Page 27 - Islam In Focus

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Encompassing and His Mercy all – Inclusive (Qur’ an, 7:156). One last revealing
reading of the event is that discrimination on the basis of sex and hereditary guilt or
sin are alien to the spirit of Islam.
The idea of Original Sin or hereditary criminality has no room in the teachings of
Islam. Man, according to the Qur’ an (30:30) and to the Prophet, is born in natural
state of purity or fitrah, that is, Islam or submission to the will and law of God.
Whatever becomes of man after birth is the result of external influence and intruding
factors. To put the matter in terms of modern thought, human nature is malleable; it is
the socialization process, particularly the home environment, that is crucial. It plays a
decisive role in the formation of human personality and the development of moral
character. This does not deny to the individual the freedom of choice or exempt him
from responsibility. Rather, it is a relief from that heavy burden of hereditary
criminality or instinctual sin.
God, by definition, is Just, Wise, Merciful, Compassionate, and Perfect. He has
created man by breathing into him of His own Spirit (Qur’ an, 15:29; 32:9; 66:12).
Since God is the absolute infinite good and His Spirit the absolute perfect one; since
man, through creation, received of the Spirit of God, then man was bound to retain at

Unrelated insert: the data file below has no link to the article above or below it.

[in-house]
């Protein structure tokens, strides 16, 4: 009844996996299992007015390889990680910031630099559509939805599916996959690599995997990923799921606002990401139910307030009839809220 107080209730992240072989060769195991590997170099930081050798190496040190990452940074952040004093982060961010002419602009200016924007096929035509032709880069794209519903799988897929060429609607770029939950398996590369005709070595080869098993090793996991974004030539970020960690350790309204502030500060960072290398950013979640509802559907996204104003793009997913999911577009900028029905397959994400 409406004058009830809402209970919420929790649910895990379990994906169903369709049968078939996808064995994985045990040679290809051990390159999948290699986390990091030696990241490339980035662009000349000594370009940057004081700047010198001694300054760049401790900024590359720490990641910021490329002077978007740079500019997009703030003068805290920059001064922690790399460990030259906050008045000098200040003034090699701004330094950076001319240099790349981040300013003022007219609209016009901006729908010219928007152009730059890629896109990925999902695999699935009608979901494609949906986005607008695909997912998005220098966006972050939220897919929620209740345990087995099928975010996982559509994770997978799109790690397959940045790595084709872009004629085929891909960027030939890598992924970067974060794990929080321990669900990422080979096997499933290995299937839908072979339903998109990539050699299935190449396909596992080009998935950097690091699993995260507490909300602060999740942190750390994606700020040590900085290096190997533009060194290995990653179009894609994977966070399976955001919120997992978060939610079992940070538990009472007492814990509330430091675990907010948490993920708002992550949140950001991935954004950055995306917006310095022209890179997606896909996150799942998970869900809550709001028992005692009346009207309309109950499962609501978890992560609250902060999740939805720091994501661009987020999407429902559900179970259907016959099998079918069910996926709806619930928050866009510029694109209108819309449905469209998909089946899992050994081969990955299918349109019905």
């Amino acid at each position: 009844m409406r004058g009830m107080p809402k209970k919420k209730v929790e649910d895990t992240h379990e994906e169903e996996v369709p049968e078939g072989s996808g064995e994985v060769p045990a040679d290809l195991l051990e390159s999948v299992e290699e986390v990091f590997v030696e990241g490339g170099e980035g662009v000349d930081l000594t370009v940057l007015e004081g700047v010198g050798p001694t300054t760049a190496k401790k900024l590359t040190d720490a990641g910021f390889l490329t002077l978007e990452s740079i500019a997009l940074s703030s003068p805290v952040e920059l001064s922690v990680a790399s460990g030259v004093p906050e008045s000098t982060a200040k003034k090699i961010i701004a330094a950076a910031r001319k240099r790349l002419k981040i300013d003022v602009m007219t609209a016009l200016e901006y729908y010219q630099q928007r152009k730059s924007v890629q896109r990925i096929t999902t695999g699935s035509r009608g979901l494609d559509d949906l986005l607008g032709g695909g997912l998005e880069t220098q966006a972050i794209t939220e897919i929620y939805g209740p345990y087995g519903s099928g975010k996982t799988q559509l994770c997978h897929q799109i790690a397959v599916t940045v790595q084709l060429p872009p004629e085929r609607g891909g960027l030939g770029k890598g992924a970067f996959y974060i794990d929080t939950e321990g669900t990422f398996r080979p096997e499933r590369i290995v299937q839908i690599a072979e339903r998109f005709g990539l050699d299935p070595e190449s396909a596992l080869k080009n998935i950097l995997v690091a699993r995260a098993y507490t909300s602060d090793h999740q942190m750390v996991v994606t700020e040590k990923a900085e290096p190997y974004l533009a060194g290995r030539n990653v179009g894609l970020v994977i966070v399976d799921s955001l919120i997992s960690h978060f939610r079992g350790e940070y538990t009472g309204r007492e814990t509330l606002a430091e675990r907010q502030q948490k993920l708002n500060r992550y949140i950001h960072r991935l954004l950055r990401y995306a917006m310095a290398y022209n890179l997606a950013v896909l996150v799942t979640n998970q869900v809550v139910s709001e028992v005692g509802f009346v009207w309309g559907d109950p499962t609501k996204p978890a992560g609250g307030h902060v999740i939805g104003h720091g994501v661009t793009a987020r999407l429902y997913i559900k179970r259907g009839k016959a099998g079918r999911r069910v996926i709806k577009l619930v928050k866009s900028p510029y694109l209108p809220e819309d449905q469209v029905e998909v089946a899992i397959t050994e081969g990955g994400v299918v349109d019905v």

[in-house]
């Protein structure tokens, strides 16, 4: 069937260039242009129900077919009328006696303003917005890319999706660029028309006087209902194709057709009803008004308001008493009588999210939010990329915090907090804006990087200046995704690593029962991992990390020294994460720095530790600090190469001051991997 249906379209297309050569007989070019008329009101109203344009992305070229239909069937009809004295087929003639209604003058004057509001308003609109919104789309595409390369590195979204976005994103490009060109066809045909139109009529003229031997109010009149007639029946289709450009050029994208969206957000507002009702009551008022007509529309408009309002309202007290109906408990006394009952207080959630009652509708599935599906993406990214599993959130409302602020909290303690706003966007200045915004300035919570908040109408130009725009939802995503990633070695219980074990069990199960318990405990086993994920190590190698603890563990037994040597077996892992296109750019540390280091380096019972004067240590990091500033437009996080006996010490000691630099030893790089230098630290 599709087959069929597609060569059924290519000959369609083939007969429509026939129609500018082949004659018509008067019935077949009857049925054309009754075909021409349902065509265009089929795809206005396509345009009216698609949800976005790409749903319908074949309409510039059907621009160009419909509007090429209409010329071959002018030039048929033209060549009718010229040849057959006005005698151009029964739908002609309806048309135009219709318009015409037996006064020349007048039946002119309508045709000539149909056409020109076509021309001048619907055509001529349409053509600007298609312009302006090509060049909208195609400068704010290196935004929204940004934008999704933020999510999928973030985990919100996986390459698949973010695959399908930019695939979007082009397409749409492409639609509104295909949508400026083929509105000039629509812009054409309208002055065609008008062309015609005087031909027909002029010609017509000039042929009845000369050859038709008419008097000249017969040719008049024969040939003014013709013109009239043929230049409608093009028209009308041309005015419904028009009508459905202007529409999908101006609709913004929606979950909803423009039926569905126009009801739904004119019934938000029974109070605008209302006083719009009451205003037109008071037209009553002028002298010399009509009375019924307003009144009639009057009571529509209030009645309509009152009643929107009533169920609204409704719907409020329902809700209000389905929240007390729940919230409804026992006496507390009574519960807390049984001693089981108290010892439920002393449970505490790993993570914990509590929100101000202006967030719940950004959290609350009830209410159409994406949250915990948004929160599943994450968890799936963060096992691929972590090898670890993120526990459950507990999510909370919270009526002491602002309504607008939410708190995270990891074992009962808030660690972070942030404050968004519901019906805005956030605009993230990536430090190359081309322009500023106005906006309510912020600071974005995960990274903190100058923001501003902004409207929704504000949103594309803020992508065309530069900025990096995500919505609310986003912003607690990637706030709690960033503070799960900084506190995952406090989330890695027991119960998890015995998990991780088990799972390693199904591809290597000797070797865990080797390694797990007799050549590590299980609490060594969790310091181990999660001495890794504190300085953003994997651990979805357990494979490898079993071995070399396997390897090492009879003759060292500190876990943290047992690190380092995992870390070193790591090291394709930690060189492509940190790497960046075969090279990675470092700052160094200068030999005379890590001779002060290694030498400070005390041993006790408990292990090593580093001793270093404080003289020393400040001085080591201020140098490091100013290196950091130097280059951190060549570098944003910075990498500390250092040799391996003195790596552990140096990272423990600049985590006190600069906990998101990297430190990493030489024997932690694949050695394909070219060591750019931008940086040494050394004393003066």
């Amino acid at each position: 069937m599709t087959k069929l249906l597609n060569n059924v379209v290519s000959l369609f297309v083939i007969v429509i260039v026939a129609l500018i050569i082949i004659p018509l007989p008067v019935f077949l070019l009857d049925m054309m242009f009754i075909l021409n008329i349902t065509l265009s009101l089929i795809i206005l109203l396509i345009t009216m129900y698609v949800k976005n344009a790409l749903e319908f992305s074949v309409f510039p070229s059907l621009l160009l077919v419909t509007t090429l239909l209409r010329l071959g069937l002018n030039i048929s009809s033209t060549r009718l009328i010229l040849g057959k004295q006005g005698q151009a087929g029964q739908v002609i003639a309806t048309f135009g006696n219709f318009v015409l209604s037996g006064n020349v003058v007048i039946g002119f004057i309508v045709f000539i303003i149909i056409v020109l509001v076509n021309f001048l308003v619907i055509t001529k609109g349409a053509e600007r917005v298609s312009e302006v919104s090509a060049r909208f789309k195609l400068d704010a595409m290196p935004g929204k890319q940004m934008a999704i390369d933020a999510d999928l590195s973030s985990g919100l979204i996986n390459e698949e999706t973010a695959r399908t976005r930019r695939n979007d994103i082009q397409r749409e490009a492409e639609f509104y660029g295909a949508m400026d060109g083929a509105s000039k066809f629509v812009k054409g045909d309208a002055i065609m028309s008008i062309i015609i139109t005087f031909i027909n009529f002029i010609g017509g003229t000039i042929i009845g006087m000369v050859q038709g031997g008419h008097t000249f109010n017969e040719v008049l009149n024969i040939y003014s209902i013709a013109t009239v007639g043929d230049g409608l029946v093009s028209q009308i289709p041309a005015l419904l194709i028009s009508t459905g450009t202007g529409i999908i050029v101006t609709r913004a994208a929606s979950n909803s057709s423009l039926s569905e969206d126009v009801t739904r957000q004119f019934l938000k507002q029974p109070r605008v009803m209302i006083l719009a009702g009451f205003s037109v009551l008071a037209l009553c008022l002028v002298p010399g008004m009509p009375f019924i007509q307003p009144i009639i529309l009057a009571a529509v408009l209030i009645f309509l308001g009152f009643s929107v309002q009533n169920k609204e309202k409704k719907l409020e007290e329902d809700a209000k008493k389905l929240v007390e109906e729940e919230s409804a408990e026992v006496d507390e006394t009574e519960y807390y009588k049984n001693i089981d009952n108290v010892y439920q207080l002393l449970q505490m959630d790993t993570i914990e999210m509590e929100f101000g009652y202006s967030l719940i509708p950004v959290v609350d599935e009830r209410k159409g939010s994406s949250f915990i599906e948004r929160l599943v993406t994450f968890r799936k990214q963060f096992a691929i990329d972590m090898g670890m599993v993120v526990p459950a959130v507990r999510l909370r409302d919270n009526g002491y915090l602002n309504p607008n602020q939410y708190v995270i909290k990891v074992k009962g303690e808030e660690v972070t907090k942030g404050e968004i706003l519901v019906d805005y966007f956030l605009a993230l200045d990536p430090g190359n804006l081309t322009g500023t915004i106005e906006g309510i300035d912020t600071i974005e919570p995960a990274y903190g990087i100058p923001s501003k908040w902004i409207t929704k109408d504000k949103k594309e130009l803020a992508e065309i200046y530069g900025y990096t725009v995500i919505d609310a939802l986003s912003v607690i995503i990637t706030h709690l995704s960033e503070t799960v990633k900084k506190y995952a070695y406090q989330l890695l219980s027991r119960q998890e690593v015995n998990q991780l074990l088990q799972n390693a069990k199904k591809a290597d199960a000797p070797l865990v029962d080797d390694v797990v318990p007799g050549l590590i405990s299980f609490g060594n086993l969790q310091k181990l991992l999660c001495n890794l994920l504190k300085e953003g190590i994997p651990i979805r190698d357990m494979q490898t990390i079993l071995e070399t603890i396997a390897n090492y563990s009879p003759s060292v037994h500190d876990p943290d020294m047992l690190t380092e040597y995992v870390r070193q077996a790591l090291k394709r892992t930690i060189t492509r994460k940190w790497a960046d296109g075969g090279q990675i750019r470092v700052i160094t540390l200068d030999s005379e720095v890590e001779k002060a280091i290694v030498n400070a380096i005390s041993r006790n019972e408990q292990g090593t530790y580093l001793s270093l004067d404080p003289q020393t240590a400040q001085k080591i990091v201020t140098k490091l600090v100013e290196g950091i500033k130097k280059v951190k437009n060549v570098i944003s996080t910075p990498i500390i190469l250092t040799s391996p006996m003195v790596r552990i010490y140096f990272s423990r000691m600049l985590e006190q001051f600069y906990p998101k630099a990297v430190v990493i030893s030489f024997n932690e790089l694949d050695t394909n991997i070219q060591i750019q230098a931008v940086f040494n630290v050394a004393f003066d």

least some portion of this good Spirit of the Creator. This may account for the good
dispositions of man and his spiritual longings. But, on the other hand, God created
man to worship Him, not to be His equal, rival, the perfect incarnation or absolute
embodiment of His goodness. This means that no matter how much good and perfect
man may be, by the grace of creation, he is still far short of the goodness and
perfection of the Creator. Man is not without such qualities, to be sure. But they are
limited and proportionate to man’ s finite nature, capacity, and responsibility. This
may explain the imperfection and fallibility of man.
However, imperfection and fallibility are not the equivalent of sin or synonymous
with criminality – at least not in Islam. If man is imperfect he is not left helpless or
deserted by God to fall victim to his shortcomings. He is empowered by revelations,
supported by reason, fortified by the freedom of choice, and guided by various social
and psychological dispositions to seek and achieve relative perfection. The constant
gravitation between the forces of good and evil is the struggle of life. It gives man
something to look forward to, ideals to seek, work to do, and roles to play. It makes
his life interesting and meaningful, not monotonous and stagnant. On the other hand,
it pleases God to see His servants in a state of spiritual and moral victory.
According to the moral scale of Islam, it is not a sin that man is imperfect or fallible.
This is part of his nature as a finite limited creature. But it is a sin if he has the ways
and means of relative perfection and chooses not to seek it. A sin is any act, thought,
or will that (1) is deliberate, (2) defies the unequivocal law of God, (3) violates the
right of God or the right of man, (4) is harmful to the soul or body, (5) is committed
repeatedly, and (6) is normally avoidable. These are the components of sin which is
not innate or hereditary. It is true, however, that man has the potential capacity of sin
latent in him; but this is not greater than his capacity of piety and goodness. If he
chooses to actualize the potential of sin instead of the potential of goodness, he will be
adding a new external element to his pure nature. For this added external element man
alone is responsible.